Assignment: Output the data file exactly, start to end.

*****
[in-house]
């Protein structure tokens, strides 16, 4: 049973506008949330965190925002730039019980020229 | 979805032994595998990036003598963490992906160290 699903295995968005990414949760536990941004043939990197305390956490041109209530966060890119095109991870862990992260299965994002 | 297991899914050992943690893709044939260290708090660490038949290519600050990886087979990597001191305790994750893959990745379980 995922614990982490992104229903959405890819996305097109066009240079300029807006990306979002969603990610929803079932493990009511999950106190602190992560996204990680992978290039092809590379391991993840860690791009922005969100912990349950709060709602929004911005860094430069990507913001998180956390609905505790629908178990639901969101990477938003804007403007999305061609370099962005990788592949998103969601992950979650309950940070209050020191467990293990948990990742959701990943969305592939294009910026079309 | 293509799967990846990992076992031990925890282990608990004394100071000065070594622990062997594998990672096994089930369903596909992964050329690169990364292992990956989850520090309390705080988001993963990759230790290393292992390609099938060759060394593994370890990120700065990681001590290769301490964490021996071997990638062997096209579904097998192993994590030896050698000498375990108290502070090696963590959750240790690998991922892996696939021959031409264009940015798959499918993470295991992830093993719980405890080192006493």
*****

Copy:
[in-house]
């Protein structure tokens, strides 16, 4: 049973506008949330965190925002730039019980020229 | 979805032994595998990036003598963490992906160290 699903295995968005990414949760536990941004043939990197305390956490041109209530966060890119095109991870862990992260299965994002 | 297991899914050992943690893709044939260290708090660490038949290519600050990886087979990597001191305790994750893959990745379980 995922614990982490992104229903959405890819996305097109066009240079300029807006990306979002969603990610929803079932493990009511999950106190602190992560996204990680992978290039092809590379391991993840860690791009922005969100912990349950709060709602929004911005860094430069990507913001998180956390609905505790629908178990639901969101990477938003804007403007999305061609370099962005990788592949998103969601992950979650309950940070209050020191467990293990948990990742959701990943969305592939294009910026079309 | 293509799967990846990992076992031990925890282990608990004394100071000065070594622990062997594998990672096994089930369903596909992964050329690169990364292992990956989850520090309390705080988001993963990759230790290393292992390609099938060759060394593994370890990120700065990681001590290769301490964490021996071997990638062997096209579904097998192993994590030896050698000498375990108290502070090696963590959750240790690998991922892996696939021959031409264009940015798959499918993470295991992830093993719980405890080192006493």